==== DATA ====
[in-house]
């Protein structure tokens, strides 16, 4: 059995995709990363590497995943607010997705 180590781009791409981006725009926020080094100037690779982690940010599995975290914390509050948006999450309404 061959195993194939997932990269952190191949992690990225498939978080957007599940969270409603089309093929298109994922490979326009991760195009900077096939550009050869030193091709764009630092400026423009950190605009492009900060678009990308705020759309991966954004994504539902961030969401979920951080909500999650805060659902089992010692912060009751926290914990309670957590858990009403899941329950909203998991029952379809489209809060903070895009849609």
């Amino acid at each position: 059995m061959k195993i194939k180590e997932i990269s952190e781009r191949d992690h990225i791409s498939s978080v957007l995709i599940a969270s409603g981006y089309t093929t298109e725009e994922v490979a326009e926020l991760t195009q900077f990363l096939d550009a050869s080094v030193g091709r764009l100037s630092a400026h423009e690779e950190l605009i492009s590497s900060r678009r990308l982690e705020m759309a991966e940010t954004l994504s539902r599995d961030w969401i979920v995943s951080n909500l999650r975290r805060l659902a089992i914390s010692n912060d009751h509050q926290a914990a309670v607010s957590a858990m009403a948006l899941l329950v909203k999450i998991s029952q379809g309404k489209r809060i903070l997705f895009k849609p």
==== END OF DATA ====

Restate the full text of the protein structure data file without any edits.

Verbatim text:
[in-house]
């Protein structure tokens, strides 16, 4: 059995995709990363590497995943607010997705 180590781009791409981006725009926020080094100037690779982690940010599995975290914390509050948006999450309404 061959195993194939997932990269952190191949992690990225498939978080957007599940969270409603089309093929298109994922490979326009991760195009900077096939550009050869030193091709764009630092400026423009950190605009492009900060678009990308705020759309991966954004994504539902961030969401979920951080909500999650805060659902089992010692912060009751926290914990309670957590858990009403899941329950909203998991029952379809489209809060903070895009849609």
């Amino acid at each position: 059995m061959k195993i194939k180590e997932i990269s952190e781009r191949d992690h990225i791409s498939s978080v957007l995709i599940a969270s409603g981006y089309t093929t298109e725009e994922v490979a326009e926020l991760t195009q900077f990363l096939d550009a050869s080094v030193g091709r764009l100037s630092a400026h423009e690779e950190l605009i492009s590497s900060r678009r990308l982690e705020m759309a991966e940010t954004l994504s539902r599995d961030w969401i979920v995943s951080n909500l999650r975290r805060l659902a089992i914390s010692n912060d009751h509050q926290a914990a309670v607010s957590a858990m009403a948006l899941l329950v909203k999450i998991s029952q379809g309404k489209r809060i903070l997705f895009k849609p």